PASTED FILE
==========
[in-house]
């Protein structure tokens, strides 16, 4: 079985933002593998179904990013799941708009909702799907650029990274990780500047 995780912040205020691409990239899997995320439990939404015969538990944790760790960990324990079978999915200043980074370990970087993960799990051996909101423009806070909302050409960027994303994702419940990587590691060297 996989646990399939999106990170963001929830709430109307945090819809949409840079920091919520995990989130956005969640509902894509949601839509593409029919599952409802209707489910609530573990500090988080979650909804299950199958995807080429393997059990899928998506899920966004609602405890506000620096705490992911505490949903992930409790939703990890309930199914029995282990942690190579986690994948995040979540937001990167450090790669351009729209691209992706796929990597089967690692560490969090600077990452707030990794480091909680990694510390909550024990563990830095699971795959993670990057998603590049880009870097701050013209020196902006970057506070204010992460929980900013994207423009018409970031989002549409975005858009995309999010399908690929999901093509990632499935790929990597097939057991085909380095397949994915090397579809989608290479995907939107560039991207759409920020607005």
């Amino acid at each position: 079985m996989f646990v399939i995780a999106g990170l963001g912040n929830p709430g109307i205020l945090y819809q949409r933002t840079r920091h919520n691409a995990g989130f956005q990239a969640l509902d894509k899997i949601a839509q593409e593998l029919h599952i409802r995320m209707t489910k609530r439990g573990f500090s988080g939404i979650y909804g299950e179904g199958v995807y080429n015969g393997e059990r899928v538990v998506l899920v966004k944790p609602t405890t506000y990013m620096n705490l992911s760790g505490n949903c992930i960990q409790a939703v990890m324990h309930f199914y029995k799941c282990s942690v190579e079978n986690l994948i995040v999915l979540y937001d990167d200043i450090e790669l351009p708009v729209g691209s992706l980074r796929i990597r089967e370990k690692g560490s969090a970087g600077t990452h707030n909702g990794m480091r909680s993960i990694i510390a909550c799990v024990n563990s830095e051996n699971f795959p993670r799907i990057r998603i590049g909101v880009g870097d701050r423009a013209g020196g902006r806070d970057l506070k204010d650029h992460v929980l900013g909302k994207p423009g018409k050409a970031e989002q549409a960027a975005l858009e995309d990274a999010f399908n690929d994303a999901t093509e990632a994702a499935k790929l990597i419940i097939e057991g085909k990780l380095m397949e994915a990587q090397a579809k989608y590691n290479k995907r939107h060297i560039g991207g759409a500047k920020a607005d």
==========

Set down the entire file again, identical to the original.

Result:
[in-house]
């Protein structure tokens, strides 16, 4: 079985933002593998179904990013799941708009909702799907650029990274990780500047 995780912040205020691409990239899997995320439990939404015969538990944790760790960990324990079978999915200043980074370990970087993960799990051996909101423009806070909302050409960027994303994702419940990587590691060297 996989646990399939999106990170963001929830709430109307945090819809949409840079920091919520995990989130956005969640509902894509949601839509593409029919599952409802209707489910609530573990500090988080979650909804299950199958995807080429393997059990899928998506899920966004609602405890506000620096705490992911505490949903992930409790939703990890309930199914029995282990942690190579986690994948995040979540937001990167450090790669351009729209691209992706796929990597089967690692560490969090600077990452707030990794480091909680990694510390909550024990563990830095699971795959993670990057998603590049880009870097701050013209020196902006970057506070204010992460929980900013994207423009018409970031989002549409975005858009995309999010399908690929999901093509990632499935790929990597097939057991085909380095397949994915090397579809989608290479995907939107560039991207759409920020607005």
């Amino acid at each position: 079985m996989f646990v399939i995780a999106g990170l963001g912040n929830p709430g109307i205020l945090y819809q949409r933002t840079r920091h919520n691409a995990g989130f956005q990239a969640l509902d894509k899997i949601a839509q593409e593998l029919h599952i409802r995320m209707t489910k609530r439990g573990f500090s988080g939404i979650y909804g299950e179904g199958v995807y080429n015969g393997e059990r899928v538990v998506l899920v966004k944790p609602t405890t506000y990013m620096n705490l992911s760790g505490n949903c992930i960990q409790a939703v990890m324990h309930f199914y029995k799941c282990s942690v190579e079978n986690l994948i995040v999915l979540y937001d990167d200043i450090e790669l351009p708009v729209g691209s992706l980074r796929i990597r089967e370990k690692g560490s969090a970087g600077t990452h707030n909702g990794m480091r909680s993960i990694i510390a909550c799990v024990n563990s830095e051996n699971f795959p993670r799907i990057r998603i590049g909101v880009g870097d701050r423009a013209g020196g902006r806070d970057l506070k204010d650029h992460v929980l900013g909302k994207p423009g018409k050409a970031e989002q549409a960027a975005l858009e995309d990274a999010f399908n690929d994303a999901t093509e990632a994702a499935k790929l990597i419940i097939e057991g085909k990780l380095m397949e994915a990587q090397a579809k989608y590691n290479k995907r939107h060297i560039g991207g759409a500047k920020a607005d």